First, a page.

January 2, 2008. Posted by Stevan Smith.
What's going on all!
Welcome to my blog series "DIGGIN' THE CLASSICS"! When new releases in the music world get slow, we all tend to dig into our collections for some vintage pleasure. Join me for my weekly (or whenever I feel like it) quest for soundtrack satisfaction. This is a blog for music lovers! "Walk With Me".
This edition celebrates: Donald Byrd- Places and Spaces (1975)
- Change (Make you wanna Hustle)
- Wind Parade
- (Fallin' Like) Dominoes
- Places and Spaces
- You and the Music
- Night Whistler
- Just My Imagination (Running Away with Me)
I have only one word to describe this album: SEXY
This is smooth jazz, funky jazz, "clean ya house jazz". I play this when my mood says,"A grown man just got home from work today....and he needs sometime to reflect".
Here's my favorite track off of the album....Wind Parade:
Recorded in the summer of 1975, Places & Spaces continued the influences of Byrd's prior release Street Lady. Exhibiting elements of Curtis Mayfield, Marvin Gaye, and Earth Wind & Fire...let's just say this wouldn't be the darling of a jazz purist. Groovin' guitars, mellow bass, and tantalizing horns makes for a perfect blend of jazz/soul/funk/disco harmony.
Hooking up with the Mizell Brothers, as he did with his last 2 albums, Byrd continued his exploration into jazz-funk. The album was also a hot bed for samples. From acid jazz to hip hop, Places and Spaces also birthed many classics in other genres. For example, Black Moon's "Buck Em Down" Remix. A classic hip hop record of the early 90's that samples Byrd's "Wind Parade."
A part of the Blue Note Records Rare Groove series, Donald Byrd's Places and Spaces demands rotation in your mp3 player. A true classic of the past, present and future.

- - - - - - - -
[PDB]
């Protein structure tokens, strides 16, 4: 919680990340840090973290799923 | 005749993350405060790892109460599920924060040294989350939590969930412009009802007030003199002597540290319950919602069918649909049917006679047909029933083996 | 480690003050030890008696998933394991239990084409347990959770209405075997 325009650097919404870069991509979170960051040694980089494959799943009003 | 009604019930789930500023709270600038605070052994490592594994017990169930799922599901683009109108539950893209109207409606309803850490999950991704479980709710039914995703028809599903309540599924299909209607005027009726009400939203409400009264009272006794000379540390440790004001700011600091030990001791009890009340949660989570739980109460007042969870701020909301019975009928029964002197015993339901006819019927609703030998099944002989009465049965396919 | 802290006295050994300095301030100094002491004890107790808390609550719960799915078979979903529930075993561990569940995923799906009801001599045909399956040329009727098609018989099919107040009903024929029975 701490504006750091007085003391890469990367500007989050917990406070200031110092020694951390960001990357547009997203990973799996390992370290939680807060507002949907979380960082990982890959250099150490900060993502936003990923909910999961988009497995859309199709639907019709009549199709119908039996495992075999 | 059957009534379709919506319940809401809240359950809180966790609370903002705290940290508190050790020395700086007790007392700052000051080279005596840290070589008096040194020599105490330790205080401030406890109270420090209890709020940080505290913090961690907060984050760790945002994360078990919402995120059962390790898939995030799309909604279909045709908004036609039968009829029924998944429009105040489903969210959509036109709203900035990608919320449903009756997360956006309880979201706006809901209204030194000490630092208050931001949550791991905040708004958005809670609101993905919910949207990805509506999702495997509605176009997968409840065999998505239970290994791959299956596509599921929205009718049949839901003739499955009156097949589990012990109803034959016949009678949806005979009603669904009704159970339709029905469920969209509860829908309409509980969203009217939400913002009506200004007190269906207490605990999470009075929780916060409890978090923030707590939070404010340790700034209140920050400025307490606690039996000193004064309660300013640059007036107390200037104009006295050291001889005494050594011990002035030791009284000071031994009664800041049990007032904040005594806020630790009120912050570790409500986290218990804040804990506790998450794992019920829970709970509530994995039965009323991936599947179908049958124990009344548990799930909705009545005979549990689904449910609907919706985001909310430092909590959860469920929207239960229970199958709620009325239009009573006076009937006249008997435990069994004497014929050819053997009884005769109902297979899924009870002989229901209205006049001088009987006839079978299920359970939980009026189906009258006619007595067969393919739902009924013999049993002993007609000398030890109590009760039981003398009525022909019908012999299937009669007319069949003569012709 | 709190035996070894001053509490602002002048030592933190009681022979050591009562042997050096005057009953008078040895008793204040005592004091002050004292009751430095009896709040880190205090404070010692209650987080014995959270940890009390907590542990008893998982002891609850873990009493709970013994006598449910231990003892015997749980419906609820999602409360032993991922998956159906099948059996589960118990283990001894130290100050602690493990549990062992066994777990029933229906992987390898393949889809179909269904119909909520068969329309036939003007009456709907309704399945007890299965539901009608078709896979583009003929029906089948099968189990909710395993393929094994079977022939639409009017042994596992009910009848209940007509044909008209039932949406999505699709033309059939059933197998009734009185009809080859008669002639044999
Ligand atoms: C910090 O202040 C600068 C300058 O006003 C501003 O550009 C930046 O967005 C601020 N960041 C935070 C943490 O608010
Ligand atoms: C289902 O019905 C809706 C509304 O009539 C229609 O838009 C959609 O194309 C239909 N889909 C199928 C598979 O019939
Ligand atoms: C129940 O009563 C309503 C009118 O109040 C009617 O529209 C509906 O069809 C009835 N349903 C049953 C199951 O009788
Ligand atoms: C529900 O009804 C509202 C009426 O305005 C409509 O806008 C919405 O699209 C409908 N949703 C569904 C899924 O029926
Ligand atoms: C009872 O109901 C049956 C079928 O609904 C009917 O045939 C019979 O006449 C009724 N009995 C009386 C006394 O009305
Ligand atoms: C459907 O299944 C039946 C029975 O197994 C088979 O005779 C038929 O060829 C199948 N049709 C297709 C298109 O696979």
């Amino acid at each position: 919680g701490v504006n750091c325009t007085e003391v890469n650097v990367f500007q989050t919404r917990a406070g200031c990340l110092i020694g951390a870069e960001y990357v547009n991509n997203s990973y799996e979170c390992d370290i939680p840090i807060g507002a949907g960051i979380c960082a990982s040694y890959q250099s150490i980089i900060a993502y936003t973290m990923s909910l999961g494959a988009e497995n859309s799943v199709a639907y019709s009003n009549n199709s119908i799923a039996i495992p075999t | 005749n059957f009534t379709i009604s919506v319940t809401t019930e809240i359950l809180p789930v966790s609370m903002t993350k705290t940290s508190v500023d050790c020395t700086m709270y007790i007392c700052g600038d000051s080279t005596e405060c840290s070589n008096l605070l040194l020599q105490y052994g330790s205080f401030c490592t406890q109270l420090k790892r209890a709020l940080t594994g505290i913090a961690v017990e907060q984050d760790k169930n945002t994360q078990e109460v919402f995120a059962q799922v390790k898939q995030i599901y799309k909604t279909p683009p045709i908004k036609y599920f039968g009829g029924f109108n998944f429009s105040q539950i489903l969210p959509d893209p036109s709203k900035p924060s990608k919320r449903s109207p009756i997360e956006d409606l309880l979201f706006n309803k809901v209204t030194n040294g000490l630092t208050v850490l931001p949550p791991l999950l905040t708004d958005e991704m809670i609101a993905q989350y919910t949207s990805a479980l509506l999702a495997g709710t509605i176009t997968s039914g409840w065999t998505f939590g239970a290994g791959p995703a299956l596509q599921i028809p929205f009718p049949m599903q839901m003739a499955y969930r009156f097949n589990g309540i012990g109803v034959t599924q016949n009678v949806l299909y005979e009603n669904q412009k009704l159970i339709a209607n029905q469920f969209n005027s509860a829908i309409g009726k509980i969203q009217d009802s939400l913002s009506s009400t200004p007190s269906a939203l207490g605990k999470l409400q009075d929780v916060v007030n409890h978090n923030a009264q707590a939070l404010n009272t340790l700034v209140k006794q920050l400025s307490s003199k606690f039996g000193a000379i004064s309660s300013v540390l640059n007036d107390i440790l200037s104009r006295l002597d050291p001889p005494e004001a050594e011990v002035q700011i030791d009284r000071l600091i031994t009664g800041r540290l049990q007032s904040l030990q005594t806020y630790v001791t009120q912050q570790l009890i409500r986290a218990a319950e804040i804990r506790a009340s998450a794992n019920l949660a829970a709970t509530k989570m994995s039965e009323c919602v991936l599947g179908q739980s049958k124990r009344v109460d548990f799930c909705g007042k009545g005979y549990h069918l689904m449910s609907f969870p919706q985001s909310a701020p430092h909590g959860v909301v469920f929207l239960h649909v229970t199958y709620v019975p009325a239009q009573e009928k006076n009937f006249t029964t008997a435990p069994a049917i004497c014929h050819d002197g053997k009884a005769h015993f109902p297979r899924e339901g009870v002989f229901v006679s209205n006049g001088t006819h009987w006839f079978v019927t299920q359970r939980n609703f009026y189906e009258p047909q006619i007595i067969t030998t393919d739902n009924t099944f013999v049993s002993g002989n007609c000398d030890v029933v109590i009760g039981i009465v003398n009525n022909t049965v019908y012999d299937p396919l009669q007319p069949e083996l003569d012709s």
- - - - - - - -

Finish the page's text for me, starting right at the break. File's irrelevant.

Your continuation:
© 2008 WBGO
December 28, 2007. Posted by Joshua Jackson.
Drummer Ed Thigpen has lived in Denmark since the early 70s, but we haven't forgotten him stateside. Especially given the recent death of Oscar Peterson. Thigpen recorded more than 50 records as a member of the Oscar Peterson Trio, but not very many as a leader.
In 1966, though, he made a record for Verve called OUT OF THE STORM. Not a lot of music here, and Thigpen doesn't solo much, but it's still worth checking out. At the time, Thigpen had recently left the Oscar Peterson trio. Trumpeter Clark Terry adds some mouthpiece-only solos for an nice effect. Thigpen plays tuned drums that sound like tympani at times. Kenny Burrell, Herbie Hancock, and Ron Carter round out the date. Give it a listen.
The last time I saw Ed Thigpen, he was teaching kids at a percussion clinic in New Orleans. As you can imagine, there were a symphony of drummers in attendance (which, in retrospect, is pretty easy for a rhythm town like NOLA). It was just around the time that he won a Humanitarian Award at the International Association for Jazz Education conference.
That seems fitting. He's a beautiful cat, and a tremendous educator. And for the record, he's a hell of a wire brush player.
Happy Birthday, Ed Thigpen.
© 2007 WBGO